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Journalists in Chinese state media to be tested on loyalty to President Xi

Journalists working in Chinese state media. Photo: Xinhua. Sketched by the Pan Pacific Agency.

Pan Pacific Agency | COMMUICATION AGENCY FOR PACIFICA REGIONS

BEIJING, Sep 20, 2019, SCMP. Thousands of reporters and editors working in Chinese state media will have to sit a nationwide exam to test their loyalty to President Xi Jinping. Some will be asked to take part in “pilot tests” in early October, before the exams are held nationwide, according to a notice late last month from the media oversight office of the Communist Party’s propaganda department. It did not say when the nationwide exams would be held, reported the South China Morning Post.

About 10,000 reporters and editors from 14 state-run online media outlets in Beijing are expected to sit the “pilot tests” using the Xuexi Qiangguo mobile app, a media source who requested anonymity said on Wednesday.

Often compared to the Quotations of Chairman Mao – or the “little red book” as it was known in the West – Xuexi Qiangguo is essentially a news aggregation platform for articles, video clips and documentaries about the president’s political philosophy. Launched in January by the propaganda department, it is an example of the party using tech to strengthen its ideological control in China. The name translates as “study to strengthen the nation”, but also plays on the character “Xi” to suggest it is a way for people to learn about their head of state.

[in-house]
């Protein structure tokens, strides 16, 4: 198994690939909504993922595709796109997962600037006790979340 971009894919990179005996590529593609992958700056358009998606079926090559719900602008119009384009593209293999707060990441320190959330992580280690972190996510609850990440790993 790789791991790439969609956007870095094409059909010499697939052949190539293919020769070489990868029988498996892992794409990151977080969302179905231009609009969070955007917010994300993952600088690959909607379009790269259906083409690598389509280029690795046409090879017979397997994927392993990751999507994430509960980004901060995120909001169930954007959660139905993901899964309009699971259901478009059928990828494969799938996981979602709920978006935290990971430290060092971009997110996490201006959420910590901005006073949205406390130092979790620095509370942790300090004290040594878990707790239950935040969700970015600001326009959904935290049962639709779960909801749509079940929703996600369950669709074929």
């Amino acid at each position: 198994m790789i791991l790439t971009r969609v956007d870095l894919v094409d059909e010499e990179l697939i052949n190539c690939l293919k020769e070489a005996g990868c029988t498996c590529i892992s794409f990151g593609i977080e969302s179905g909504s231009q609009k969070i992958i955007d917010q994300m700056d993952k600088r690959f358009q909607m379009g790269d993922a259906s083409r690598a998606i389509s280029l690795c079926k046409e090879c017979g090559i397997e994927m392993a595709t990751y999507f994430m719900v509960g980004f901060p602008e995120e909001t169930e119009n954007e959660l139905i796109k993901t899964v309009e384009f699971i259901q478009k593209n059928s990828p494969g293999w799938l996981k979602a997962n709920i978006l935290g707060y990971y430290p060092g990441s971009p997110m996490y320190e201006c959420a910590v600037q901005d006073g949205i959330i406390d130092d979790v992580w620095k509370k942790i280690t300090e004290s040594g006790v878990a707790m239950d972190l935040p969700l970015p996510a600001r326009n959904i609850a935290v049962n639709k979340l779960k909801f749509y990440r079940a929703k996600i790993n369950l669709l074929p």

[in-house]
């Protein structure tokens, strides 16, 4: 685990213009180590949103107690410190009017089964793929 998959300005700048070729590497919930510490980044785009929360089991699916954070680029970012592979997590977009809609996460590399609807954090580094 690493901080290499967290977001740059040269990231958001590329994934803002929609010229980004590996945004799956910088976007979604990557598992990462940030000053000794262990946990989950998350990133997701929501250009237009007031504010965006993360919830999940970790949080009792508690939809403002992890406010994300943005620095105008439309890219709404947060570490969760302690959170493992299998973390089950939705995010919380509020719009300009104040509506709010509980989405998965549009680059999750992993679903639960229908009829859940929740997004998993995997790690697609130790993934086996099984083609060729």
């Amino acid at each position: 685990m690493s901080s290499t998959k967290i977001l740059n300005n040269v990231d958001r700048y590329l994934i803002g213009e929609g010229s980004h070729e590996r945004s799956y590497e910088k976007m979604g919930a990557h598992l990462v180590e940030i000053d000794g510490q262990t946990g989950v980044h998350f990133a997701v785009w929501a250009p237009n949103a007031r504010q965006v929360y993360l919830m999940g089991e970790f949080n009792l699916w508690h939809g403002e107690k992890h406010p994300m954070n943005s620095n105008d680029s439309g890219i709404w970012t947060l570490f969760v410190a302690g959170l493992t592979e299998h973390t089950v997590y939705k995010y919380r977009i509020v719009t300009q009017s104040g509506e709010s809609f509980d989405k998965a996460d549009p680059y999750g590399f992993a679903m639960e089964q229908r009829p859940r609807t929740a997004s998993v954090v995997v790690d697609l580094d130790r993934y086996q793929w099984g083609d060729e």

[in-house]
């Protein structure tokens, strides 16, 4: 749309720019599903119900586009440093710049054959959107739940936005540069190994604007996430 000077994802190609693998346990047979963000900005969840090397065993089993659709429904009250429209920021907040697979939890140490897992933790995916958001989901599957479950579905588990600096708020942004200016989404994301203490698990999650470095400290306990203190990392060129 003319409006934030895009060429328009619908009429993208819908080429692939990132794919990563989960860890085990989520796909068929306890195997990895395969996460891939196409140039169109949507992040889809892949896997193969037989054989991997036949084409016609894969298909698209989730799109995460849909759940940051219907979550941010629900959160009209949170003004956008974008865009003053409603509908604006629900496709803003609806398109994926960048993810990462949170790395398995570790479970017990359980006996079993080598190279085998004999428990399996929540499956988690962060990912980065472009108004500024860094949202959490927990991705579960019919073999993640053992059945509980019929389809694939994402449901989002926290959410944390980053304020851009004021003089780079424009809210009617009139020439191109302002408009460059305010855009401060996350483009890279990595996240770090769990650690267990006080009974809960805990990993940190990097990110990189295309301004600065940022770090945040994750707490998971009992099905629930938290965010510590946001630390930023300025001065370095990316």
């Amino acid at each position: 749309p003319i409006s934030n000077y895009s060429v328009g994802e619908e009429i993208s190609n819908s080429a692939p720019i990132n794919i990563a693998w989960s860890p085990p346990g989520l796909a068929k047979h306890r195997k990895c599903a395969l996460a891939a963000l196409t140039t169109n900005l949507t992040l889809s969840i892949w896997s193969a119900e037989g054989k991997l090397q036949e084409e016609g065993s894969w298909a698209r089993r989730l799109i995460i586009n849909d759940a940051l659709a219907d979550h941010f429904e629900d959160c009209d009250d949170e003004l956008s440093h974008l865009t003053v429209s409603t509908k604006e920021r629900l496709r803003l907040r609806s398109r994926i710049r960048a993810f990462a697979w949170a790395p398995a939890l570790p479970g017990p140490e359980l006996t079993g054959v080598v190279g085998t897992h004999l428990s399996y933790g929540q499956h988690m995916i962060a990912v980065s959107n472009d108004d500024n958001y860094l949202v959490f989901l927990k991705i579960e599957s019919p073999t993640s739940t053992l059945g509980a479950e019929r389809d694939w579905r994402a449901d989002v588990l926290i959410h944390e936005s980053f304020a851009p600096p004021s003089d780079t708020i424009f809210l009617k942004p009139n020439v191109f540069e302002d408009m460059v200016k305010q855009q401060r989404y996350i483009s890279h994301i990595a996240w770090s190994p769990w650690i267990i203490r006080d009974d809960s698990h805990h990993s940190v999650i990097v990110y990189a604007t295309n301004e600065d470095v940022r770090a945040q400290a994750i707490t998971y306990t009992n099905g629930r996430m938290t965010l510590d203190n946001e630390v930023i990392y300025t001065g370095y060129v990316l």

The media oversight office made clear that updated press cards, which are essential for those working in the industry, would only be issued to journalists who had passed the exam. Those who fail will have one chance to take the test again, according to the notice.

Reporters and editors will be able to prepare for the exam using sample questions that will be uploaded to the app from Monday, news website Sohu.com reported on Wednesday.

The exam has five sections, with at least two of them focused on Xi’s political thinking and one on Marxism, according to the report.

One editor who works at a state-run news outlet had already begun preparing for the exam, and said he was optimistic that he would pass.

“I’m very good at this kind of stuff – I cover it every day pretty much,” said the editor, who did not want to be identified. “I’m confident that I won’t fail.”

It was compulsory for all party members to download Xuexi Qiangguo and register using their real names when it was first launched, to “study” Xi’s thinking. But after complaints, it is no longer mandatory and members are instead encouraged to use it. The app can keep track of users’ progress and information collected can be accessed by propaganda department officials.

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